All reproductive studies entail ongoing administration of the proposed drug at three different dosage levels (ranging from non-toxic to slightly toxic) to different groups of the chosen target species (usually rodents). Fertility studies aim to assess the nature of any effect of the substance on male or female reproductive function. The drug is administered to males for at least 60 days (one full spermatogenesis cycle). Females are dosed for at least 14 days before they are mated. Specific tests carried out include assessment of male spermatogenesis and female follicular development, as well as fertilization, implantation and early foetal development.
These reproductive toxicity studies complement teratogenicity studies, which aim to assess whether the drug promotes any developmental abnormalities in the foetus. (A teratogen is any substance/agent that can induce foetal developmental abnormalities. Examples include alcohol, radiation and some viruses.) Daily doses of the drug are administered to pregnant females of at least two species (usually rats and rabbits). The animals are sacrificed close to term and a full autopsy on the mother and foetus ensues. Post-natal toxicity evaluation often forms an extension of such studies. This entails administration of the drug to females both during and after pregnancy, with assessment of mother and progeny not only during pregnancy, but also during the lactation period. Therapeutic proteins rarely display any signs of reproductive toxicity or teratogenicity.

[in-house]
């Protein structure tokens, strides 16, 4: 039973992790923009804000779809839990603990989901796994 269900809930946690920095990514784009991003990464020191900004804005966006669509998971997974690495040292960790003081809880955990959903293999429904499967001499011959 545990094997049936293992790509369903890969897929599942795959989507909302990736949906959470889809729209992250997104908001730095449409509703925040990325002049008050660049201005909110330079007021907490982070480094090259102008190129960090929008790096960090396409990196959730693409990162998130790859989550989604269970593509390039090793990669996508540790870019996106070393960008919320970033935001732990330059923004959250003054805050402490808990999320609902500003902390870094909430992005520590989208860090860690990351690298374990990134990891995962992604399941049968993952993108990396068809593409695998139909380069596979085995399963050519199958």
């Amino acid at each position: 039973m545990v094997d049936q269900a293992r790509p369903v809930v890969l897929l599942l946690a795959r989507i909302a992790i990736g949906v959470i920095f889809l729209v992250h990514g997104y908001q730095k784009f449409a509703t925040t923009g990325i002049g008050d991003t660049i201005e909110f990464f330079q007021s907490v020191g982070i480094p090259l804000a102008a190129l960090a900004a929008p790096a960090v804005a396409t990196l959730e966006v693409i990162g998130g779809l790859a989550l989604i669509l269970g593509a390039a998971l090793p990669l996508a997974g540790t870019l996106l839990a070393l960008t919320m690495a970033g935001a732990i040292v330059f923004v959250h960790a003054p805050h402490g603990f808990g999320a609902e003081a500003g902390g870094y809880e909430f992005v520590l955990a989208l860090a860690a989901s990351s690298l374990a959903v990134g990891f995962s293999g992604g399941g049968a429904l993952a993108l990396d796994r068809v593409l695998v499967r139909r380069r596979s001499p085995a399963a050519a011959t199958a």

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Diabetes is a disease that affects the way your body uses food. Normally, your body converts sugars, starches and other foods into a form of sugar called glucose. Your body uses glucose for fuel. The cells receive the glucose through the bloodstream. They then use insulin a hormone made by the pancreas to absorb the glucose, convert it into energy, and either use it or store it for later use. Learn more...